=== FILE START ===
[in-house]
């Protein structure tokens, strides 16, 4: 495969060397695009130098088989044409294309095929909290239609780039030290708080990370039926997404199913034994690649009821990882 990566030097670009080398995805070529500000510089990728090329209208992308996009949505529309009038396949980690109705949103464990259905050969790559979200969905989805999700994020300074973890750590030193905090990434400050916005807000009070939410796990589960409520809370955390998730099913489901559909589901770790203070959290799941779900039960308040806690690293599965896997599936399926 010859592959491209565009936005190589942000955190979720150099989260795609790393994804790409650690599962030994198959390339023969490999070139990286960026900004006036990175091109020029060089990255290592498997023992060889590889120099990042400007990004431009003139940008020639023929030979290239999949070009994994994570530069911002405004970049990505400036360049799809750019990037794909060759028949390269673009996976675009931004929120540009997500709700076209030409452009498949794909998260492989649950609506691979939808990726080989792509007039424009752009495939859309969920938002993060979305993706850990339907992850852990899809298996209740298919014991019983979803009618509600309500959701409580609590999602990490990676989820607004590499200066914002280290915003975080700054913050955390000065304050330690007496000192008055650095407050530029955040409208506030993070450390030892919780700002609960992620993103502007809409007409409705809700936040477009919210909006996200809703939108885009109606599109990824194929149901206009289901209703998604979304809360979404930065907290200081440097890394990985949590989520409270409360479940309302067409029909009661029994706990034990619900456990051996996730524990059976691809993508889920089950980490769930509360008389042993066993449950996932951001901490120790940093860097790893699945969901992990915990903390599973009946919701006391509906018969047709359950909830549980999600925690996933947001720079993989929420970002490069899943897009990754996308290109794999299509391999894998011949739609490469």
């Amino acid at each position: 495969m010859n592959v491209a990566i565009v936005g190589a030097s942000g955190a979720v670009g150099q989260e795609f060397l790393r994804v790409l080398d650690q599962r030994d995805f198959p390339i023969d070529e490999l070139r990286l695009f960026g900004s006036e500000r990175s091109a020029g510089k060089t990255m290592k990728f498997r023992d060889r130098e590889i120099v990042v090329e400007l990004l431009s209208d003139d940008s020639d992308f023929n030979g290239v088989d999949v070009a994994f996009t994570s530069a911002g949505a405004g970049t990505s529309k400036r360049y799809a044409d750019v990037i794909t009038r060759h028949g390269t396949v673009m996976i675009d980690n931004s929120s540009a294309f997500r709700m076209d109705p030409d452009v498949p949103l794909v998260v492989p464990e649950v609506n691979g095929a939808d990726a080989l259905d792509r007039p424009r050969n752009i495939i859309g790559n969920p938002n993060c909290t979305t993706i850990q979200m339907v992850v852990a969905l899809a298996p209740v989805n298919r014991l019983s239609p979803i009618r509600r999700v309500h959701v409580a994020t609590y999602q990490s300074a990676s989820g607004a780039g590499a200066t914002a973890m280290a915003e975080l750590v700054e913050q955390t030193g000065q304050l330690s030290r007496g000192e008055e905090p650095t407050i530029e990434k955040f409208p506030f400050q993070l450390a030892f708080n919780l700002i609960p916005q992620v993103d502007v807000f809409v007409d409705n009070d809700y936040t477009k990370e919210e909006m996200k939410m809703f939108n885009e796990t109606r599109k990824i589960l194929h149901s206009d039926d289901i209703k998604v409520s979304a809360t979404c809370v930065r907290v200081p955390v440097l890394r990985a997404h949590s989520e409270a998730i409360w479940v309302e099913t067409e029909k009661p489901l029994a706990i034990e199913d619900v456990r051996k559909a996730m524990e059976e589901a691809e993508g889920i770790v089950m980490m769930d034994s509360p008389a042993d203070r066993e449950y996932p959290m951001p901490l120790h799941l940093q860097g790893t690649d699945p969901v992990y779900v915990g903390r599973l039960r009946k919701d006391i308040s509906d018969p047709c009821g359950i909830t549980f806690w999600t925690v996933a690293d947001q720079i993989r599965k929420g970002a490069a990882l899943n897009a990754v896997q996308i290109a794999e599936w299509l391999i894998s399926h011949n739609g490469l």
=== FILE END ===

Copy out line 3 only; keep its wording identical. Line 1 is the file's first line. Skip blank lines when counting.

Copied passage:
């Amino acid at each position: 495969m010859n592959v491209a990566i565009v936005g190589a030097s942000g955190a979720v670009g150099q989260e795609f060397l790393r994804v790409l080398d650690q599962r030994d995805f198959p390339i023969d070529e490999l070139r990286l695009f960026g900004s006036e500000r990175s091109a020029g510089k060089t990255m290592k990728f498997r023992d060889r130098e590889i120099v990042v090329e400007l990004l431009s209208d003139d940008s020639d992308f023929n030979g290239v088989d999949v070009a994994f996009t994570s530069a911002g949505a405004g970049t990505s529309k400036r360049y799809a044409d750019v990037i794909t009038r060759h028949g390269t396949v673009m996976i675009d980690n931004s929120s540009a294309f997500r709700m076209d109705p030409d452009v498949p949103l794909v998260v492989p464990e649950v609506n691979g095929a939808d990726a080989l259905d792509r007039p424009r050969n752009i495939i859309g790559n969920p938002n993060c909290t979305t993706i850990q979200m339907v992850v852990a969905l899809a298996p209740v989805n298919r014991l019983s239609p979803i009618r509600r999700v309500h959701v409580a994020t609590y999602q990490s300074a990676s989820g607004a780039g590499a200066t914002a973890m280290a915003e975080l750590v700054e913050q955390t030193g000065q304050l330690s030290r007496g000192e008055e905090p650095t407050i530029e990434k955040f409208p506030f400050q993070l450390a030892f708080n919780l700002i609960p916005q992620v993103d502007v807000f809409v007409d409705n009070d809700y936040t477009k990370e919210e909006m996200k939410m809703f939108n885009e796990t109606r599109k990824i589960l194929h149901s206009d039926d289901i209703k998604v409520s979304a809360t979404c809370v930065r907290v200081p955390v440097l890394r990985a997404h949590s989520e409270a998730i409360w479940v309302e099913t067409e029909k009661p489901l029994a706990i034990e199913d619900v456990r051996k559909a996730m524990e059976e589901a691809e993508g889920i770790v089950m980490m769930d034994s509360p008389a042993d203070r066993e449950y996932p959290m951001p901490l120790h799941l940093q860097g790893t690649d699945p969901v992990y779900v915990g903390r599973l039960r009946k919701d006391i308040s509906d018969p047709c009821g359950i909830t549980f806690w999600t925690v996933a690293d947001q720079i993989r599965k929420g970002a490069a990882l899943n897009a990754v896997q996308i290109a794999e599936w299509l391999i894998s399926h011949n739609g490469l």